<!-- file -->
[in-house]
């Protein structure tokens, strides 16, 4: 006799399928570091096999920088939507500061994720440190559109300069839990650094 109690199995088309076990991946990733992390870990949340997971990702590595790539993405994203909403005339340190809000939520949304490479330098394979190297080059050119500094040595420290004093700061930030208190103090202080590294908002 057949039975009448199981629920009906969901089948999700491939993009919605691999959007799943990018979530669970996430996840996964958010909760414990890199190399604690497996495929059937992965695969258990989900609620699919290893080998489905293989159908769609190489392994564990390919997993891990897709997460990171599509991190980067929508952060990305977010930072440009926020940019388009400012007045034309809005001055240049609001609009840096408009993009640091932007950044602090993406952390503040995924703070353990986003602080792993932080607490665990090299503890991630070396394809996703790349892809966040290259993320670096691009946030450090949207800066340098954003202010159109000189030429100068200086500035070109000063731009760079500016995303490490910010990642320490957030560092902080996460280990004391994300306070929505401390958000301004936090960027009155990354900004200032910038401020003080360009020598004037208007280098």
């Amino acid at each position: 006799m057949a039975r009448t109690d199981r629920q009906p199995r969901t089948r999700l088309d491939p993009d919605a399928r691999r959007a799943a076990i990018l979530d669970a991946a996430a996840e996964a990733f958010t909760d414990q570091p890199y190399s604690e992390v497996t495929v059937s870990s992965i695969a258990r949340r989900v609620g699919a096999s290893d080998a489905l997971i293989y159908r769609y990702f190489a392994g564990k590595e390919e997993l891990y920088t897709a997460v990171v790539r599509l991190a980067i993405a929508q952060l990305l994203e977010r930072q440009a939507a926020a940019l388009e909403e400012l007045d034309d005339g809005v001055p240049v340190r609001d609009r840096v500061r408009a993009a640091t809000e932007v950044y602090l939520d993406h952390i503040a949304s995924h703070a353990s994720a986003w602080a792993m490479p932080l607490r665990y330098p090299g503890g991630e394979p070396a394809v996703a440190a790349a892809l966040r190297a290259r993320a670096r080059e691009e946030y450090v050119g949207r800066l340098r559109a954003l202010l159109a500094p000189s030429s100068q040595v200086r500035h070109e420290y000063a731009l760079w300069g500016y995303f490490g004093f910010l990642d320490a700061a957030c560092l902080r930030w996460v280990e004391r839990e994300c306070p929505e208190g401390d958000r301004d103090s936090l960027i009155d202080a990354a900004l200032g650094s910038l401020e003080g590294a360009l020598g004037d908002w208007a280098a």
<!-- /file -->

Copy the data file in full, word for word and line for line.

[in-house]
């Protein structure tokens, strides 16, 4: 006799399928570091096999920088939507500061994720440190559109300069839990650094 109690199995088309076990991946990733992390870990949340997971990702590595790539993405994203909403005339340190809000939520949304490479330098394979190297080059050119500094040595420290004093700061930030208190103090202080590294908002 057949039975009448199981629920009906969901089948999700491939993009919605691999959007799943990018979530669970996430996840996964958010909760414990890199190399604690497996495929059937992965695969258990989900609620699919290893080998489905293989159908769609190489392994564990390919997993891990897709997460990171599509991190980067929508952060990305977010930072440009926020940019388009400012007045034309809005001055240049609001609009840096408009993009640091932007950044602090993406952390503040995924703070353990986003602080792993932080607490665990090299503890991630070396394809996703790349892809966040290259993320670096691009946030450090949207800066340098954003202010159109000189030429100068200086500035070109000063731009760079500016995303490490910010990642320490957030560092902080996460280990004391994300306070929505401390958000301004936090960027009155990354900004200032910038401020003080360009020598004037208007280098």
């Amino acid at each position: 006799m057949a039975r009448t109690d199981r629920q009906p199995r969901t089948r999700l088309d491939p993009d919605a399928r691999r959007a799943a076990i990018l979530d669970a991946a996430a996840e996964a990733f958010t909760d414990q570091p890199y190399s604690e992390v497996t495929v059937s870990s992965i695969a258990r949340r989900v609620g699919a096999s290893d080998a489905l997971i293989y159908r769609y990702f190489a392994g564990k590595e390919e997993l891990y920088t897709a997460v990171v790539r599509l991190a980067i993405a929508q952060l990305l994203e977010r930072q440009a939507a926020a940019l388009e909403e400012l007045d034309d005339g809005v001055p240049v340190r609001d609009r840096v500061r408009a993009a640091t809000e932007v950044y602090l939520d993406h952390i503040a949304s995924h703070a353990s994720a986003w602080a792993m490479p932080l607490r665990y330098p090299g503890g991630e394979p070396a394809v996703a440190a790349a892809l966040r190297a290259r993320a670096r080059e691009e946030y450090v050119g949207r800066l340098r559109a954003l202010l159109a500094p000189s030429s100068q040595v200086r500035h070109e420290y000063a731009l760079w300069g500016y995303f490490g004093f910010l990642d320490a700061a957030c560092l902080r930030w996460v280990e004391r839990e994300c306070p929505e208190g401390d958000r301004d103090s936090l960027i009155d202080a990354a900004l200032g650094s910038l401020e003080g590294a360009l020598g004037d908002w208007a280098a």